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M. DeLois Strum's picture

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It is ironic that the month of March, established by the U.S. Congress, in 1987, as “Women’s Month of History”, may this year be remembered as the month in which the U.S. House of Representatives failed to reauthorize one of the most powerful legal tools for the protection of ALL women against violence:  the Violence Against Women Act, or VAWA.

On February 12, 2013, the U.S. Senate took up its version of VAWA as Senate Bill 47.  S. 47 did pass with strong bipartisan support, but unfortunately 22 male senators, (with all 22 members belonging to the same political party), voted against the reauthorization. Now we must look to the U.S. House of Representative to take up its version.  Even more members of the House object to very important parts of the Senate’s bill that will protect ALL women, not just some.

With data collected by the Department of Justice our members of congress should understand the necessity to strengthen laws against sexual assault, domestic violence, and stalking:

One in every four women and one in every seven men have experienced severe physical violence by a current or former spouse, boyfriend, or girlfriend.
Each year in the U.S. , approximately 5.2 million women and 1.4 million men, experience domestic violence-related stalking;  the most common type of stalking and often the most dangerous.
One in ten high school students were physically hurt on purpose by a boyfriend or girlfriend in 2009 alone.
One in five women and one in 71 men have been raped in their lifetimes, and nearly 1.3 million women in the U.S. are raped every year with these types of crimes often being under-reported.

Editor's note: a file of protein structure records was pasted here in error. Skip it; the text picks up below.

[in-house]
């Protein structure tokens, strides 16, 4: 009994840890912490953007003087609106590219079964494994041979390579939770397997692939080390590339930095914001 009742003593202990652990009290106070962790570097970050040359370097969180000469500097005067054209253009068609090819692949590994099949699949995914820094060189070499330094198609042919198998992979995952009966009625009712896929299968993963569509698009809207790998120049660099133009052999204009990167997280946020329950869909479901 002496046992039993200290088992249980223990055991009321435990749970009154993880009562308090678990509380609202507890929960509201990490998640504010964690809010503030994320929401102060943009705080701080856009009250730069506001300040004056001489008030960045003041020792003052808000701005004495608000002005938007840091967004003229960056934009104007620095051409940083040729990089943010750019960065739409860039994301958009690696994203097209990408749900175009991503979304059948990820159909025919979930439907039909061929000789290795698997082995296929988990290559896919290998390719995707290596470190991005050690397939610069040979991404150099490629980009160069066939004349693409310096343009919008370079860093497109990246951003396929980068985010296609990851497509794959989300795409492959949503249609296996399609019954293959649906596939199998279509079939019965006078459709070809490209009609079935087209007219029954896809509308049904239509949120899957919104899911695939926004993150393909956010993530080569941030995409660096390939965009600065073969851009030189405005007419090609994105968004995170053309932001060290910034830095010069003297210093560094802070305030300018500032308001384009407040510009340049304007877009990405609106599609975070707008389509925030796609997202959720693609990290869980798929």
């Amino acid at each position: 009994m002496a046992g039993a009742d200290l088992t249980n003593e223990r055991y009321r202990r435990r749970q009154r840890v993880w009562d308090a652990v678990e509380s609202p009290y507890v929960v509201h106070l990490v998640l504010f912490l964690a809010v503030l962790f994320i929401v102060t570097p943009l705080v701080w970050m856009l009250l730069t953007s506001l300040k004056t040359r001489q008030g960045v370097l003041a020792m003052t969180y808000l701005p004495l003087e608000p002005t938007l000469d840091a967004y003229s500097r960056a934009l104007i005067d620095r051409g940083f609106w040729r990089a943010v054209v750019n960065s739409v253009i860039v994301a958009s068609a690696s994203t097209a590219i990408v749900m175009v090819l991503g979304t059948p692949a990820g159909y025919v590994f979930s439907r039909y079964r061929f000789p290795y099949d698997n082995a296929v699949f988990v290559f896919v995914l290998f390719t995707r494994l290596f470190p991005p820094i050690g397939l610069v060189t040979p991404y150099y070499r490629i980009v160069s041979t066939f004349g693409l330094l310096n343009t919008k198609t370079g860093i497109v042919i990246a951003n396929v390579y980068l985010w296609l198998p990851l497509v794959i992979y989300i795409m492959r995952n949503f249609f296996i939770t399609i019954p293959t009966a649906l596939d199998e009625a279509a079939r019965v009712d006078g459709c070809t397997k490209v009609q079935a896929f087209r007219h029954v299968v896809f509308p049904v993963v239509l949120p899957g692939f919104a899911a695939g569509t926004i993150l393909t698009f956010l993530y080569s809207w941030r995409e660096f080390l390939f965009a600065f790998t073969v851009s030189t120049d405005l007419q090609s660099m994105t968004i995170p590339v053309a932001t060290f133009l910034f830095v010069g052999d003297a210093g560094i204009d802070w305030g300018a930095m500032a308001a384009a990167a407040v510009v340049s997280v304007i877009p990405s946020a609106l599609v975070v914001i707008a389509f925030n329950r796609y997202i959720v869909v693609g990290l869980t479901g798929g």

Many of these women are our mothers, sisters, nieces, aunts, friends and co-workers.

S. 47 includes the much needed funding for the prevention, prosecution, and victim services, with additional legislative supports for law enforcement, prosecutors offices and non-profits providing emergency shelters for women, and their families, as well as implementing educational campaigns to end domestic violence.

When the House returns to its legislative agenda, women everywhere must fight for VAWA’s legislative life.   This is especially true for African American women and organizations as violence against women in our community occurs far too often.

Our voices and actions must ensure that VAWA is reauthorized to the benefit of all women. Some House members object to sections of VAWA because it would equally apply to:

·        A woman who may be a member of the LGBTQ community;
·        Native American women living on a reservation, who suffer rape and or physical violence on the reservation;
·        “Un-documented”, or newly immigrated women, (who as a victim of domestic violence are fearful to seek law enforcement assistance because of the fear of deportation and prosecution).
The National Coalition of 100 Black Women (NCBW ) believes violence is violence, and “the law” should ensure that ALL are protected. NO perpetrator or entity should be able to interpret these potential exclusions as “permission” to abuse anyone.
As we approach Women's History Month let's make history once again! Please join NCBW and our allies in advocating for the 2013 Reauthorization of VAWA, fully enacted, and fully funded.  Please share the facts about violence against women with your family and church members, friends and colleagues. Visit the offices of your members of congress, write, email, and ask that they cast their vote in support of the Senate’s complete version of VAWA.
It is often said that “March comes in like a lion, and goes out like a lamb”.  Women cannot be “meek as a lamb” on this issue; let's Roar with one voice. Congress must pass an inclusive VAWA for all women. It is the only acceptable option.
The National Coalition of 100 Black Women is an advocacy group for African American women.With sixty three member chapters across this country and a core mission focus in the areas of Health, Education, and Economic Empowerment through our strategic alliances and partnerships we are intentional about positively impacting the lives of our constituents; African American women and girls.

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